I know many are wondering when they can start backing off and even shutting down irrigation water over the next few weeks. Again, the nodes above white flower (NAWF) measurement can be extremely helpful. This will let you know where your current top boll position is and how old previously set bolls are.
As an example, if we have a white bloom three nodes down from the top, I will say you have 2 NAWF. I am only referring to first position fruit.
So just below this white flower should be a small boll which would be approximately 1-3 days old. The boll directly below it was formed 60 heat units before this small boll. Which on average is 3 days this year. So, if there are 5 first position bolls present below this top small boll, we can estimate that the oldest boll is somewhere around 15-18 days old right now.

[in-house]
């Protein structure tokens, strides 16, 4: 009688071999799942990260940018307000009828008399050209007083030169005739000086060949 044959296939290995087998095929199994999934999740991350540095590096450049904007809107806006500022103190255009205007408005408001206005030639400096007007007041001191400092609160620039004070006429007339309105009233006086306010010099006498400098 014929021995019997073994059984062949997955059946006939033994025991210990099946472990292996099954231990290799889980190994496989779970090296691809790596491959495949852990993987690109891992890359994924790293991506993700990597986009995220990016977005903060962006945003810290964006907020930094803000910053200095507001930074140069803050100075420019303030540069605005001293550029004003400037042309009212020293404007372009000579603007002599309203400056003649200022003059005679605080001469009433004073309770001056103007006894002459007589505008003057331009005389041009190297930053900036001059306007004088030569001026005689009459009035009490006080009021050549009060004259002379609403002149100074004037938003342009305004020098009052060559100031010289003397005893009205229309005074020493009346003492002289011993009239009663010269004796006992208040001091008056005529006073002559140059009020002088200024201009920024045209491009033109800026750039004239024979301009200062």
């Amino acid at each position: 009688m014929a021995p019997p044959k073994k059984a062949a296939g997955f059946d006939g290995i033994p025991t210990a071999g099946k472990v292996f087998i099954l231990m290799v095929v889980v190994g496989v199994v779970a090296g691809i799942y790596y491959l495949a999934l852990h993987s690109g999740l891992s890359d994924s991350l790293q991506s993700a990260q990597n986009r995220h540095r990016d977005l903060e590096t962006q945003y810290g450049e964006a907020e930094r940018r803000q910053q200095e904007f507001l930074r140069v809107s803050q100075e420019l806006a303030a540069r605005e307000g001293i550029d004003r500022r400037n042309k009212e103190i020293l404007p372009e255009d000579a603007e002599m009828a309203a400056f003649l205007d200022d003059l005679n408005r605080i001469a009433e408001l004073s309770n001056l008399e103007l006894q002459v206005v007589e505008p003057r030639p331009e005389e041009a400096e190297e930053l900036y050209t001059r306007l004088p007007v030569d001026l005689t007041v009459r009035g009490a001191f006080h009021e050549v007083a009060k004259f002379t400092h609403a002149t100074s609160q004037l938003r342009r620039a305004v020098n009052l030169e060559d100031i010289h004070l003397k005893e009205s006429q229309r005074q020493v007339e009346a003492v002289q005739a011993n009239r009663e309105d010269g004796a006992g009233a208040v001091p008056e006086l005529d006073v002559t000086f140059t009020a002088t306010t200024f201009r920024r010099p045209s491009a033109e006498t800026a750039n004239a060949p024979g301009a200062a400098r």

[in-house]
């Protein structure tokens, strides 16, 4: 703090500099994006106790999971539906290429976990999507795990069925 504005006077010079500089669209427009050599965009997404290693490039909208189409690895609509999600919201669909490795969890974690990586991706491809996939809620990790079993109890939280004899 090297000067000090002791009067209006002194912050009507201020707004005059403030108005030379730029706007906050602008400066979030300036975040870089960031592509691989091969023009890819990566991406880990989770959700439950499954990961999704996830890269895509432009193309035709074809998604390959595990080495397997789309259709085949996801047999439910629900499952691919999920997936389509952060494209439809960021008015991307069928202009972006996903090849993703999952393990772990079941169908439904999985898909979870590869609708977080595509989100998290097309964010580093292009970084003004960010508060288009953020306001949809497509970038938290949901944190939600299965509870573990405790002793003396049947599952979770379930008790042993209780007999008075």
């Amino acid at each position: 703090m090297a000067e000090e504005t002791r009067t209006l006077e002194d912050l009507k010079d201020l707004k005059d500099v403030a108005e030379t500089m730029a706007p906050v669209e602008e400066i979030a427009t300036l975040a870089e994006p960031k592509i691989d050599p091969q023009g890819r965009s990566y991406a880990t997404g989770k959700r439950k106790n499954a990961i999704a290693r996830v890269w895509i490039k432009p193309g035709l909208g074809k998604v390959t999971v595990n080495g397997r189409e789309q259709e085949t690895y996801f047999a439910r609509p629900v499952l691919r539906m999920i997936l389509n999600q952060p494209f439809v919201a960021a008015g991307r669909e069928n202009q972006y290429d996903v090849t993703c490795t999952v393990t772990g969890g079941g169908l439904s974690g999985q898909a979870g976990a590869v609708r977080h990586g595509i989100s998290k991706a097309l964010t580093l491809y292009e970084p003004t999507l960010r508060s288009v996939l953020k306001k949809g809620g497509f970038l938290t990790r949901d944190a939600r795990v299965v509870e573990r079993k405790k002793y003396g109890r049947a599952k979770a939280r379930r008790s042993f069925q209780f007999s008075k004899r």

In other words, that oldest boll would have been a bloom around July 19. Now that you know how to judge the age of a boll you should consider which of the uppermost bolls you can realistically take to harvest.
Let us again be realistic and say that the bloom a week from now on August 13 is the last one we think we have time to mature out. This flower will then be a boll on August 14. This boll cannot be water stressed for about 20 days. So, this plant needs good available water through September 3. This moisture may come from irrigation or rain.
After September 3, this boll can take moderate stress, meaning that the plant can wilt on a hot afternoon if it completely recovers by the next morning. Then when this last boll is 45 days old or in this example September 28, it can take severe water stress and it should not cause quality or yield loss.
In fact, to continue to water any later could delay maturity, and cause harvest problems.
So, I throw these dates out only as an example. You will have to look at your fields, take into consideration your capacity to irrigate, and what is a realistic target for last boll to be set. I will be glad to help assess a field situation with you.